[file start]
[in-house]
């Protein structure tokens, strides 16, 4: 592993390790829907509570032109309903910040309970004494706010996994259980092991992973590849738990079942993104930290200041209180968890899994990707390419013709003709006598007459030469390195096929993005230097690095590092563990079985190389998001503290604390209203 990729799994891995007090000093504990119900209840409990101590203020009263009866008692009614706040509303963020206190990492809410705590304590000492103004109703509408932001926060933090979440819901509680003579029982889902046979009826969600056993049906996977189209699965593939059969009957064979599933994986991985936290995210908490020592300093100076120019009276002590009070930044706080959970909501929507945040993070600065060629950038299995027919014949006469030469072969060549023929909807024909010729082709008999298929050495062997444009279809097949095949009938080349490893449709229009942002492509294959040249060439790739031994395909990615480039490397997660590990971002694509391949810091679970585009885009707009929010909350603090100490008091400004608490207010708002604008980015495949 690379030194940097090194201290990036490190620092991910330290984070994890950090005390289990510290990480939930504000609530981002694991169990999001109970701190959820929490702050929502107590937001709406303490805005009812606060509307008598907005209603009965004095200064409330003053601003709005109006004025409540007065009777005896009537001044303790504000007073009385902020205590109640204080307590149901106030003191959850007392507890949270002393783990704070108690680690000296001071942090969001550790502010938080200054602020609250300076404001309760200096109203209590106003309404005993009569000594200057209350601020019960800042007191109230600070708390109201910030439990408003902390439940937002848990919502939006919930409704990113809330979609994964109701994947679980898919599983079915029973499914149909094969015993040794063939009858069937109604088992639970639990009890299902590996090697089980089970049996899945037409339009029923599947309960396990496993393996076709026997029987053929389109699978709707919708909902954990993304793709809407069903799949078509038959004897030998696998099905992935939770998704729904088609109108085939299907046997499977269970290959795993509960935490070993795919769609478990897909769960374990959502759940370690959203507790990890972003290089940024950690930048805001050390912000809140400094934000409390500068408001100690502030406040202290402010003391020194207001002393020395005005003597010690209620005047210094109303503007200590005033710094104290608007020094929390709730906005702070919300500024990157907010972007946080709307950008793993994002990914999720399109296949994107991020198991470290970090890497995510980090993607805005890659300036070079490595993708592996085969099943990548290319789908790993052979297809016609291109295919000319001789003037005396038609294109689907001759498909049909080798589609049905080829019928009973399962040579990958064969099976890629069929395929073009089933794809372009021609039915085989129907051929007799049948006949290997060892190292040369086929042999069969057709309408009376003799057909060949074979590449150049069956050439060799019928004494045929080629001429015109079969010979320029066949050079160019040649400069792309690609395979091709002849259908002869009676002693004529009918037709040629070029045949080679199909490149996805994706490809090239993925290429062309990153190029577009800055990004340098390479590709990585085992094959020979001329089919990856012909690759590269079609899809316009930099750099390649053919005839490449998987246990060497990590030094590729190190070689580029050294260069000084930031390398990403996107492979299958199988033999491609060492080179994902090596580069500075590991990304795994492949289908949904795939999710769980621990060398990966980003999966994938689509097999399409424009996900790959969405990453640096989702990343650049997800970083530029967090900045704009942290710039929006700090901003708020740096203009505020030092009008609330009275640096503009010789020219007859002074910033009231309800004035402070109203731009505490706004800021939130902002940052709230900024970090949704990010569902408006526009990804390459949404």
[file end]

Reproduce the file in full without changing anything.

[in-house]
């Protein structure tokens, strides 16, 4: 592993390790829907509570032109309903910040309970004494706010996994259980092991992973590849738990079942993104930290200041209180968890899994990707390419013709003709006598007459030469390195096929993005230097690095590092563990079985190389998001503290604390209203 990729799994891995007090000093504990119900209840409990101590203020009263009866008692009614706040509303963020206190990492809410705590304590000492103004109703509408932001926060933090979440819901509680003579029982889902046979009826969600056993049906996977189209699965593939059969009957064979599933994986991985936290995210908490020592300093100076120019009276002590009070930044706080959970909501929507945040993070600065060629950038299995027919014949006469030469072969060549023929909807024909010729082709008999298929050495062997444009279809097949095949009938080349490893449709229009942002492509294959040249060439790739031994395909990615480039490397997660590990971002694509391949810091679970585009885009707009929010909350603090100490008091400004608490207010708002604008980015495949 690379030194940097090194201290990036490190620092991910330290984070994890950090005390289990510290990480939930504000609530981002694991169990999001109970701190959820929490702050929502107590937001709406303490805005009812606060509307008598907005209603009965004095200064409330003053601003709005109006004025409540007065009777005896009537001044303790504000007073009385902020205590109640204080307590149901106030003191959850007392507890949270002393783990704070108690680690000296001071942090969001550790502010938080200054602020609250300076404001309760200096109203209590106003309404005993009569000594200057209350601020019960800042007191109230600070708390109201910030439990408003902390439940937002848990919502939006919930409704990113809330979609994964109701994947679980898919599983079915029973499914149909094969015993040794063939009858069937109604088992639970639990009890299902590996090697089980089970049996899945037409339009029923599947309960396990496993393996076709026997029987053929389109699978709707919708909902954990993304793709809407069903799949078509038959004897030998696998099905992935939770998704729904088609109108085939299907046997499977269970290959795993509960935490070993795919769609478990897909769960374990959502759940370690959203507790990890972003290089940024950690930048805001050390912000809140400094934000409390500068408001100690502030406040202290402010003391020194207001002393020395005005003597010690209620005047210094109303503007200590005033710094104290608007020094929390709730906005702070919300500024990157907010972007946080709307950008793993994002990914999720399109296949994107991020198991470290970090890497995510980090993607805005890659300036070079490595993708592996085969099943990548290319789908790993052979297809016609291109295919000319001789003037005396038609294109689907001759498909049909080798589609049905080829019928009973399962040579990958064969099976890629069929395929073009089933794809372009021609039915085989129907051929007799049948006949290997060892190292040369086929042999069969057709309408009376003799057909060949074979590449150049069956050439060799019928004494045929080629001429015109079969010979320029066949050079160019040649400069792309690609395979091709002849259908002869009676002693004529009918037709040629070029045949080679199909490149996805994706490809090239993925290429062309990153190029577009800055990004340098390479590709990585085992094959020979001329089919990856012909690759590269079609899809316009930099750099390649053919005839490449998987246990060497990590030094590729190190070689580029050294260069000084930031390398990403996107492979299958199988033999491609060492080179994902090596580069500075590991990304795994492949289908949904795939999710769980621990060398990966980003999966994938689509097999399409424009996900790959969405990453640096989702990343650049997800970083530029967090900045704009942290710039929006700090901003708020740096203009505020030092009008609330009275640096503009010789020219007859002074910033009231309800004035402070109203731009505490706004800021939130902002940052709230900024970090949704990010569902408006526009990804390459949404």